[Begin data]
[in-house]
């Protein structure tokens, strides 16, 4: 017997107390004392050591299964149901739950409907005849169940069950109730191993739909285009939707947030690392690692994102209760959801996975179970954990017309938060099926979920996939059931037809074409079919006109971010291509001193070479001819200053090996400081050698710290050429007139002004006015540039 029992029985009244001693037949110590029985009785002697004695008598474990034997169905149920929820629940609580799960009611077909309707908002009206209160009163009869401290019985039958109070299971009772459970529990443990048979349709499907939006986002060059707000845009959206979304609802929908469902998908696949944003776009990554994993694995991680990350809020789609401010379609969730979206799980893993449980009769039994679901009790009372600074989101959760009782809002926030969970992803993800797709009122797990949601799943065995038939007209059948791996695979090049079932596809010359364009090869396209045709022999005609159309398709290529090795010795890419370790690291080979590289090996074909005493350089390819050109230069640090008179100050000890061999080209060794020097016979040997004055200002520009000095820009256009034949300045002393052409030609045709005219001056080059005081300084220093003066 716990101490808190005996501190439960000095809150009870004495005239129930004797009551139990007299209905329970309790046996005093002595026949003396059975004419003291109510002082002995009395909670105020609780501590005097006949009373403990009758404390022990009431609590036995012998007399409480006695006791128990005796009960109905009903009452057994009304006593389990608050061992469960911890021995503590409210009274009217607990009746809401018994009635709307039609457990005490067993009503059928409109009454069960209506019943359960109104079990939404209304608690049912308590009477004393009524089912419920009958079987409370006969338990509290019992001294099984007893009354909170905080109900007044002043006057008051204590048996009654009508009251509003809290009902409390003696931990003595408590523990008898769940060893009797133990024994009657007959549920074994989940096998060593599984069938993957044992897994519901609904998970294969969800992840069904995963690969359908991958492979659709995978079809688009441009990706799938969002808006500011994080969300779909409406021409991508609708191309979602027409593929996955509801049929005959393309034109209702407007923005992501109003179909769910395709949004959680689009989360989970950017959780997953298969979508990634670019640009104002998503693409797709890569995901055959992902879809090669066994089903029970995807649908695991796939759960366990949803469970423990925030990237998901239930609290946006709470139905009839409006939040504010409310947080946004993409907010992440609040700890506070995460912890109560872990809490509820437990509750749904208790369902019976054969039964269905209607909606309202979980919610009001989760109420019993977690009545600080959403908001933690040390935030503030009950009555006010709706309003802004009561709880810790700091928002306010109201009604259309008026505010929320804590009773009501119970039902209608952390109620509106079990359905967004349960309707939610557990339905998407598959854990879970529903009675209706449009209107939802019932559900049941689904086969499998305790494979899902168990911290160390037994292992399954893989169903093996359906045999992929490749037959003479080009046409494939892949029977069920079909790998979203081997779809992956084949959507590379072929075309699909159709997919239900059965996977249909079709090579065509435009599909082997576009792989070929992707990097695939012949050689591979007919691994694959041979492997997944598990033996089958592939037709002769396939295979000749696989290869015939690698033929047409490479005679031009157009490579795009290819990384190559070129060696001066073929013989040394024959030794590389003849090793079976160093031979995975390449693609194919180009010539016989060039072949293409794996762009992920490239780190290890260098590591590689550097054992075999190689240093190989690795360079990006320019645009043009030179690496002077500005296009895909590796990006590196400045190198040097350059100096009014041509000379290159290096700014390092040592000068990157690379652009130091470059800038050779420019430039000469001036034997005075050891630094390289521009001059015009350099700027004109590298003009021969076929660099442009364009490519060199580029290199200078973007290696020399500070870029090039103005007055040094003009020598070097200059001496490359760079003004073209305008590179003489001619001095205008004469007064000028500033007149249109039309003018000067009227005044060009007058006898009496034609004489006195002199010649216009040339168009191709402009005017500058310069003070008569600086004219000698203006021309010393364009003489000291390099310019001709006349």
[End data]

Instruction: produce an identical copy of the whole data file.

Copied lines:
[in-house]
């Protein structure tokens, strides 16, 4: 017997107390004392050591299964149901739950409907005849169940069950109730191993739909285009939707947030690392690692994102209760959801996975179970954990017309938060099926979920996939059931037809074409079919006109971010291509001193070479001819200053090996400081050698710290050429007139002004006015540039 029992029985009244001693037949110590029985009785002697004695008598474990034997169905149920929820629940609580799960009611077909309707908002009206209160009163009869401290019985039958109070299971009772459970529990443990048979349709499907939006986002060059707000845009959206979304609802929908469902998908696949944003776009990554994993694995991680990350809020789609401010379609969730979206799980893993449980009769039994679901009790009372600074989101959760009782809002926030969970992803993800797709009122797990949601799943065995038939007209059948791996695979090049079932596809010359364009090869396209045709022999005609159309398709290529090795010795890419370790690291080979590289090996074909005493350089390819050109230069640090008179100050000890061999080209060794020097016979040997004055200002520009000095820009256009034949300045002393052409030609045709005219001056080059005081300084220093003066 716990101490808190005996501190439960000095809150009870004495005239129930004797009551139990007299209905329970309790046996005093002595026949003396059975004419003291109510002082002995009395909670105020609780501590005097006949009373403990009758404390022990009431609590036995012998007399409480006695006791128990005796009960109905009903009452057994009304006593389990608050061992469960911890021995503590409210009274009217607990009746809401018994009635709307039609457990005490067993009503059928409109009454069960209506019943359960109104079990939404209304608690049912308590009477004393009524089912419920009958079987409370006969338990509290019992001294099984007893009354909170905080109900007044002043006057008051204590048996009654009508009251509003809290009902409390003696931990003595408590523990008898769940060893009797133990024994009657007959549920074994989940096998060593599984069938993957044992897994519901609904998970294969969800992840069904995963690969359908991958492979659709995978079809688009441009990706799938969002808006500011994080969300779909409406021409991508609708191309979602027409593929996955509801049929005959393309034109209702407007923005992501109003179909769910395709949004959680689009989360989970950017959780997953298969979508990634670019640009104002998503693409797709890569995901055959992902879809090669066994089903029970995807649908695991796939759960366990949803469970423990925030990237998901239930609290946006709470139905009839409006939040504010409310947080946004993409907010992440609040700890506070995460912890109560872990809490509820437990509750749904208790369902019976054969039964269905209607909606309202979980919610009001989760109420019993977690009545600080959403908001933690040390935030503030009950009555006010709706309003802004009561709880810790700091928002306010109201009604259309008026505010929320804590009773009501119970039902209608952390109620509106079990359905967004349960309707939610557990339905998407598959854990879970529903009675209706449009209107939802019932559900049941689904086969499998305790494979899902168990911290160390037994292992399954893989169903093996359906045999992929490749037959003479080009046409494939892949029977069920079909790998979203081997779809992956084949959507590379072929075309699909159709997919239900059965996977249909079709090579065509435009599909082997576009792989070929992707990097695939012949050689591979007919691994694959041979492997997944598990033996089958592939037709002769396939295979000749696989290869015939690698033929047409490479005679031009157009490579795009290819990384190559070129060696001066073929013989040394024959030794590389003849090793079976160093031979995975390449693609194919180009010539016989060039072949293409794996762009992920490239780190290890260098590591590689550097054992075999190689240093190989690795360079990006320019645009043009030179690496002077500005296009895909590796990006590196400045190198040097350059100096009014041509000379290159290096700014390092040592000068990157690379652009130091470059800038050779420019430039000469001036034997005075050891630094390289521009001059015009350099700027004109590298003009021969076929660099442009364009490519060199580029290199200078973007290696020399500070870029090039103005007055040094003009020598070097200059001496490359760079003004073209305008590179003489001619001095205008004469007064000028500033007149249109039309003018000067009227005044060009007058006898009496034609004489006195002199010649216009040339168009191709402009005017500058310069003070008569600086004219000698203006021309010393364009003489000291390099310019001709006349």